Though enraged and politically incorrect sentiments such as these might not reflect it, the West has historically led the nation in advancing women’s rights. By the time East Coast suffragettes, in their white dresses and black boots, finally marched to the voting booths in 1920, women in Colorado had been voting legally for 27 years. Today, women fill about 40 percent of Colorado’s state legislative seats, giving us more gender parity at the state Capitol than in any other state in the nation.
Unfortunately, the momentum stops there. Colorado has no women in statewide positions such as governor or secretary of state. (The last woman to run for governor, Gail Schoettler, lost to Bill Owens by fewer than 8,000 votes in 1998.) Diana DeGette is the only female to represent Colorado in Washington, D.C., just one of four women from the Centennial State to have ever made the trip to the nation’s Capitol. “Colorado and Denver have been good about electing women and getting women the right to vote early,” says Chaer Robert, director of the Denver Women’s Commission, a city government organization that supports women’s rights. “It’s not that we don’t elect women. To me, the glass ceiling is the division between the legislative branch and the executive branch. We’ve had women city council members elected since the mid-’70s. They’ve been the majority of [Denver] city council members in recent years, but none of them has won mayor. The same goes for governor.”
Morgan Carroll is the latest, most likely potential candidate to try to punch a hole in that ceiling. If Carroll, who has never lost an election, wins again next month and Democrats maintain control of the Senate, she’s considered a strong contender for the position of senate majority leader. (Colorado has had only one female senate majority leader, Norma Anderson, in 2003–04.) If that happens, Carroll would have her hands in every piece of legislation the Democrats introduce next session, which would arguably make her the most powerful female legislator in Colorado history.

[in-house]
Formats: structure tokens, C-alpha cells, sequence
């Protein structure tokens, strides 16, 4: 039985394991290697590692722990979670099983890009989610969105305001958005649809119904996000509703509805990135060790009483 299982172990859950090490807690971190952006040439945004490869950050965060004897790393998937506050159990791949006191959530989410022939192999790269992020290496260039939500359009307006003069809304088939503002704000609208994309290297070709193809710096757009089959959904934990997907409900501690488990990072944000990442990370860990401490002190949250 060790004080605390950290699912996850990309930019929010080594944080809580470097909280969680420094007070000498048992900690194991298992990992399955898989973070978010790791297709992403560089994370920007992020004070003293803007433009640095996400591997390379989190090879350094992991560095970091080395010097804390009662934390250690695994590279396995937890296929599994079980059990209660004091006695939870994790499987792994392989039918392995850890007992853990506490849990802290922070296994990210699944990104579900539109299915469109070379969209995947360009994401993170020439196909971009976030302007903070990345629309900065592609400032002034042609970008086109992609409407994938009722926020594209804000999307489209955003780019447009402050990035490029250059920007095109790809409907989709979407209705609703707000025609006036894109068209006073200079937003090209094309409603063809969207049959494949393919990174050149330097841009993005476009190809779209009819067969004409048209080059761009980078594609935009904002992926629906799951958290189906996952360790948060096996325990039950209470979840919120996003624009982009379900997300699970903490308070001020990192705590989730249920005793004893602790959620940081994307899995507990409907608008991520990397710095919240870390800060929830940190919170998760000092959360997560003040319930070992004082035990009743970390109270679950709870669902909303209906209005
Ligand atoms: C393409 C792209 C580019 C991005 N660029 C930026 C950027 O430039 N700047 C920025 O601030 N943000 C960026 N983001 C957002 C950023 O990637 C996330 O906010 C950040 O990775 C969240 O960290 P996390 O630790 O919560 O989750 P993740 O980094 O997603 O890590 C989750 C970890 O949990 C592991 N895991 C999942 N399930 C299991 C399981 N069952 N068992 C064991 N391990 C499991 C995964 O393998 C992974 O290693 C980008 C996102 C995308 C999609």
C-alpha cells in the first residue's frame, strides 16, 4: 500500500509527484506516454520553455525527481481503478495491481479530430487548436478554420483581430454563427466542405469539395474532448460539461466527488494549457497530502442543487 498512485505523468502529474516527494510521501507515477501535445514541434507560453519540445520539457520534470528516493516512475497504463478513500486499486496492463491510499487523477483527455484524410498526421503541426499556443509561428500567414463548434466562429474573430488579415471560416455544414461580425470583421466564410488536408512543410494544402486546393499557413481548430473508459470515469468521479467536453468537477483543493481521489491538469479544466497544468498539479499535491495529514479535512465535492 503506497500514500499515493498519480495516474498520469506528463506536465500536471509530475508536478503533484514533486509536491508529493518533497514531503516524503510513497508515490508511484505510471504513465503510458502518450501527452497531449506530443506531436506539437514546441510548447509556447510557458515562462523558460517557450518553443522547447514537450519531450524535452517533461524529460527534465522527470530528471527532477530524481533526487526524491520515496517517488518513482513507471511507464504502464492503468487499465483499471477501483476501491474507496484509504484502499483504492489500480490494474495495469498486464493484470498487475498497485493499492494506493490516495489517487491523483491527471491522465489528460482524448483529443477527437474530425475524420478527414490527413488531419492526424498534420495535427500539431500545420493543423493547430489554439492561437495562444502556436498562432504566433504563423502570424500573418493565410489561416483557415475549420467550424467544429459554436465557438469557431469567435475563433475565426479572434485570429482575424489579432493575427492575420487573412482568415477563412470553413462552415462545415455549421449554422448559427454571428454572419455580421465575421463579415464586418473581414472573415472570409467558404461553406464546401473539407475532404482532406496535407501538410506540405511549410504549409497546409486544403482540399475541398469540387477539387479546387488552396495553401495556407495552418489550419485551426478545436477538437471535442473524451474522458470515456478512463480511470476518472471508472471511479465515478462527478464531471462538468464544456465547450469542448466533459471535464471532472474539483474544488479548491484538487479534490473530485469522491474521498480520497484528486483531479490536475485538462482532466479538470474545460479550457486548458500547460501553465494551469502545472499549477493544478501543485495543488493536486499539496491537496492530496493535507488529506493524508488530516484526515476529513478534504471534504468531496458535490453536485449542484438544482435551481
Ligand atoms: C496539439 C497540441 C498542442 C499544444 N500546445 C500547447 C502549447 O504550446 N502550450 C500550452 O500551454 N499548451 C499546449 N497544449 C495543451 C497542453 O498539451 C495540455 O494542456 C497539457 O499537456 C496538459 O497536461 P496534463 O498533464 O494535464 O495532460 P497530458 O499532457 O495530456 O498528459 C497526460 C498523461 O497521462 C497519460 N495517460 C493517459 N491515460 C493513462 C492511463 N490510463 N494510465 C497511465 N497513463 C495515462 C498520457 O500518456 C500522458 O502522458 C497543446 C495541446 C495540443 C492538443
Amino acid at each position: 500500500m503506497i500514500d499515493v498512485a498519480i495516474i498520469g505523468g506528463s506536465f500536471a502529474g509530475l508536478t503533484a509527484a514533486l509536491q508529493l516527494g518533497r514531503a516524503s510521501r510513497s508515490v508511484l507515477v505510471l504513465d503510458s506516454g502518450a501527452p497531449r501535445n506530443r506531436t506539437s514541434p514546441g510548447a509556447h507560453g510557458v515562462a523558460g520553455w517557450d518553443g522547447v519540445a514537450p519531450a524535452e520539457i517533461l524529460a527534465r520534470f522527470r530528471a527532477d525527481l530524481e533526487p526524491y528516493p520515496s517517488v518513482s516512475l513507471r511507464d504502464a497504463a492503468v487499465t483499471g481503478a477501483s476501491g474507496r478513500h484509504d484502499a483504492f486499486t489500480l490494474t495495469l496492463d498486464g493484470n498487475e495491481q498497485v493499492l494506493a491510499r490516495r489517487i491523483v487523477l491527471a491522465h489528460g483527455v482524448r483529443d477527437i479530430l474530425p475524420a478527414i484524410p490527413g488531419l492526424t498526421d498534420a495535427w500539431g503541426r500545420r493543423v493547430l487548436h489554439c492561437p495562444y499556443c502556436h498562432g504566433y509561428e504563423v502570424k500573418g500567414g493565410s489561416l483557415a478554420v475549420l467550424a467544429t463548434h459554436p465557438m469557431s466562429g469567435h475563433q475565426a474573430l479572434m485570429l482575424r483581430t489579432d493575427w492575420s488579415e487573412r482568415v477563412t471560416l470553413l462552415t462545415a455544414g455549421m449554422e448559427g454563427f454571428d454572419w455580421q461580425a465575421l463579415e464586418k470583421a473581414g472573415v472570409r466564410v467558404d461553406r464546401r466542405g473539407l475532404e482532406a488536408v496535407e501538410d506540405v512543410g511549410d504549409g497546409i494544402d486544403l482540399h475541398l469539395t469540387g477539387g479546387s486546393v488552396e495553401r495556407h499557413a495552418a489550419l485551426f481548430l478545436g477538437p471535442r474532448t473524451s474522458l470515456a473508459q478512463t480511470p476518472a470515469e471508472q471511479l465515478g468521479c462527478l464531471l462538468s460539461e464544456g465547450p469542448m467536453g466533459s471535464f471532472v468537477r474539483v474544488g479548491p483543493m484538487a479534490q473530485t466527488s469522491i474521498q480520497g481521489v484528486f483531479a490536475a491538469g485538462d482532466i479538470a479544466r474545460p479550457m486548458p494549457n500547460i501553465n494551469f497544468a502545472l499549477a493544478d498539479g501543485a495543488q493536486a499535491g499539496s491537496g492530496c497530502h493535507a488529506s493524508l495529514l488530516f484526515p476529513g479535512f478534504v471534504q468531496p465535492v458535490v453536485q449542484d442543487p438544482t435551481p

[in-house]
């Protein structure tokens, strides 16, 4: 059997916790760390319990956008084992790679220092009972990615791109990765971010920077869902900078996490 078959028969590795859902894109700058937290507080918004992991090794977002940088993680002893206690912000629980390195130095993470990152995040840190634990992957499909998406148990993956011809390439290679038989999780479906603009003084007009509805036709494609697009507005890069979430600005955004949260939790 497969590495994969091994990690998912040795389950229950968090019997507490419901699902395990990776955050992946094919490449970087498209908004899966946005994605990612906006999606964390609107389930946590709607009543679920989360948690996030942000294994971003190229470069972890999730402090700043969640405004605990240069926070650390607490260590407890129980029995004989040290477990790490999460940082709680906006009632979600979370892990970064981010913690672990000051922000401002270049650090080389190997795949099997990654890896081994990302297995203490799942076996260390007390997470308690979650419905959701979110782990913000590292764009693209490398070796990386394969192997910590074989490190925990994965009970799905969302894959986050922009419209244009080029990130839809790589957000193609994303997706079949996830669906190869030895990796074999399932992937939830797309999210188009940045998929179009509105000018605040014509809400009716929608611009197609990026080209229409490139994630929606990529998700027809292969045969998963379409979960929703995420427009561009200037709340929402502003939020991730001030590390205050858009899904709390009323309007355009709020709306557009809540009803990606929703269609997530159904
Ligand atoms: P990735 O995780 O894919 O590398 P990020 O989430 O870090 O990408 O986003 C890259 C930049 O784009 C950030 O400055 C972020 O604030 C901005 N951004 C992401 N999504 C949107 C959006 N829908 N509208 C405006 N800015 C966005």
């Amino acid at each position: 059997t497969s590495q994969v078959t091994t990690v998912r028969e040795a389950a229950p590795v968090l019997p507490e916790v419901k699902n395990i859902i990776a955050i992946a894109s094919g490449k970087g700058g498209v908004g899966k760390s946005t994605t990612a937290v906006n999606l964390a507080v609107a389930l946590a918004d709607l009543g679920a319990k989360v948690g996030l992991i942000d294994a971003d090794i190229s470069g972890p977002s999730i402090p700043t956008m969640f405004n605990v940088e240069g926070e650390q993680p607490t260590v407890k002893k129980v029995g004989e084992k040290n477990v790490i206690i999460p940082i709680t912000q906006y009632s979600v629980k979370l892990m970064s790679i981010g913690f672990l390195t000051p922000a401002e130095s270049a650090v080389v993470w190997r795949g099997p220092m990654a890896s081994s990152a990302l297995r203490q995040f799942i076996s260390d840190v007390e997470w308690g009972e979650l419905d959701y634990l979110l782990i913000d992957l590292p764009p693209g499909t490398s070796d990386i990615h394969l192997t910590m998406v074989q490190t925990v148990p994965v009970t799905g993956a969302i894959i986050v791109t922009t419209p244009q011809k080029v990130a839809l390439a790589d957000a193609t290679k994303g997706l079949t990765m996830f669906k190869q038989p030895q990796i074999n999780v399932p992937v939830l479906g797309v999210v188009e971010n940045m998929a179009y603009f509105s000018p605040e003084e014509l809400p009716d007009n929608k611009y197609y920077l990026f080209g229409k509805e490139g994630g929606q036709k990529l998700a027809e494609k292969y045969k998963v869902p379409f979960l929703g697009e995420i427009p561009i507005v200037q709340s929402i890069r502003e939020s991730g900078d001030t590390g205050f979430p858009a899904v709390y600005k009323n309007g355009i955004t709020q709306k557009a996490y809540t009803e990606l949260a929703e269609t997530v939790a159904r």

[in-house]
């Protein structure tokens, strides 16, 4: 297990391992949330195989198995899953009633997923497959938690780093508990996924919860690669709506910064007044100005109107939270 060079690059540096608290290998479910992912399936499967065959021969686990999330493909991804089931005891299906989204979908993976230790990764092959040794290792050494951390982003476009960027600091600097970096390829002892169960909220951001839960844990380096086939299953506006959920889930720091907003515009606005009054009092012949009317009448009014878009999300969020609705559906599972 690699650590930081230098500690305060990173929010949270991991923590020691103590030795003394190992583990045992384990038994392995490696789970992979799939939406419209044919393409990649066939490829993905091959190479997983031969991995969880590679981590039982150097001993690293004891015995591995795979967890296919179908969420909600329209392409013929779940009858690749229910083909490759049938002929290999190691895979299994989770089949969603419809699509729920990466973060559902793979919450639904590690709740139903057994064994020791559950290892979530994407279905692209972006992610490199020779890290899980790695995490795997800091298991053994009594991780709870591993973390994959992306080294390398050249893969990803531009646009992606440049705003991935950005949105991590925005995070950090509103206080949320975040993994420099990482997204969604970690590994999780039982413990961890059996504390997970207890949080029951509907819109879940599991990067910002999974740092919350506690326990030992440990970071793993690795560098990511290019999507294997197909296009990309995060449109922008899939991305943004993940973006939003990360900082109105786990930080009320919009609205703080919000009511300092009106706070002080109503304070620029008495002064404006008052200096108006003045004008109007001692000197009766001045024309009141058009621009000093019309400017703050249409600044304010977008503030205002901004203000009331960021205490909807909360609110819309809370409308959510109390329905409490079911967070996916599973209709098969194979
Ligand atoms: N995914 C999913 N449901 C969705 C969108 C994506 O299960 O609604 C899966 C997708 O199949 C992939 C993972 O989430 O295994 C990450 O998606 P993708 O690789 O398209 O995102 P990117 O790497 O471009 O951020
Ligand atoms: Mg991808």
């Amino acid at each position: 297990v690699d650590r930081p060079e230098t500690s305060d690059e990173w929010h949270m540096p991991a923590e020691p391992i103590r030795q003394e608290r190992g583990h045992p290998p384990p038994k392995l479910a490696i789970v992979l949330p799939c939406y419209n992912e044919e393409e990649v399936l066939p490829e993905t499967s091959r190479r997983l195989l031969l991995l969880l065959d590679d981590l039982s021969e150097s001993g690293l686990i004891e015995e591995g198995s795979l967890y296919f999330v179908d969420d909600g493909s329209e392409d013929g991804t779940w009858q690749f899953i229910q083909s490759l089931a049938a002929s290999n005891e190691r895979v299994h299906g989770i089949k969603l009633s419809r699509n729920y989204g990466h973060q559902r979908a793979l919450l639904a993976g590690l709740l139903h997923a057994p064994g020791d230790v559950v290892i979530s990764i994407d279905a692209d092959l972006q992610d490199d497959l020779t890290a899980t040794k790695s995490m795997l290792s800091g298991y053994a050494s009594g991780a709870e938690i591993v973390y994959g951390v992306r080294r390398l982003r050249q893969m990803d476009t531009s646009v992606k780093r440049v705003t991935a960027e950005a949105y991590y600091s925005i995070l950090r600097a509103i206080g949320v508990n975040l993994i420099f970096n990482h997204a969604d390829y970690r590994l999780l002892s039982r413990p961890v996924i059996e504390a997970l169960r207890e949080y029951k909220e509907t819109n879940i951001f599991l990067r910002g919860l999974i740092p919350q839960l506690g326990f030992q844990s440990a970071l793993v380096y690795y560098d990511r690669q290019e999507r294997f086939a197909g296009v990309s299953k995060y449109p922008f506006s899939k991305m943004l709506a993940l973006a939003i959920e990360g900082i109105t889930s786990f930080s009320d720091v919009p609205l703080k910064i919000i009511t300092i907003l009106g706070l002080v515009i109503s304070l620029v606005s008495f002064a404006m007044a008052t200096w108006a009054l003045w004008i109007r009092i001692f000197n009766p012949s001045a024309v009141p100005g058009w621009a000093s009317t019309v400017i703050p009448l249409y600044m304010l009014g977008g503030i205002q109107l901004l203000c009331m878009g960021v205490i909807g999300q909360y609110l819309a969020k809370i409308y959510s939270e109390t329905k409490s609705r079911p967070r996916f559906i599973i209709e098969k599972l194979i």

“It’s good to be majority leader,” says Carroll about her prospects. “This [would] put me in a position to take on some of the things that I personally care about, like reading all the bills, like the balance of power between lobbyists and legislators, like keeping the focus on policy.” She’d also attract statewide attention and whatever political opportunities that brings. “Considering the number of women that we’ve had [in Congress], women have been largely underrepresented in leadership,” Carroll says. “I think that’s changing.”
The question is, how quickly? Just last April 27, Carroll was fighting not just for her own turf but also for the rights of women everywhere. This was the day legislators discussed Senate Memorial 3, a mostly symbolic measure that urges Congress to rule that insurance plans may use moral and religious reasons to deny contraception coverage. (The national provision, also known as the Blunt Amendment, failed to pass in the U.S. Senate a month earlier.) Senate Memorial 3 was Colorado’s late-to-the-game moment in what critics have called the “War on Women.”
In her purple pantsuit and billowy scarf, Carroll takes the podium. “This measure is absurd and unworkable,” she says, rolling the fingers on her right hand to some internal rhythm while she speaks. “Do we want a system in place to track the moral and religious beliefs of every American?” She notes that birth control has become commonplace in 2012 and wonders aloud why no one seems to be denying health-care services to men on religious or moral grounds.
“Why a war on women?” she asks. “This deals with maternity care for pregnancy that obviously affects women. This affects services, for example, for endometriosis for conception, which affects women. For polycystic ovarian syndrome, which affects women. For menorrhea, which affects women. For premenstrual syndrome, which affects women. For treatment of hormone imbalances that affect women. Tubal ligations, for women. Hysterectomies, for women. Termination of ectopic pregnancy that can be fatal to the mother, which applies to women. In vitro fertilization for women. For starters, this is why so many women feel this is an assault.”
As she concludes, a group of female legislators unfurls a banner spanning the width of the chamber. It’s covered with stop signs that mark each instance in which a woman could be denied services if a Senate Memorial 3–type law were to pass. A few incensed Republicans immediately demand that the prop be removed, and pandemonium ensues. Although her banner is ultimately taken away, Carroll has made her point. Put to a vote, Senate Memorial 3 fails. For the moment, anyway, Colorado’s political war on women has ended.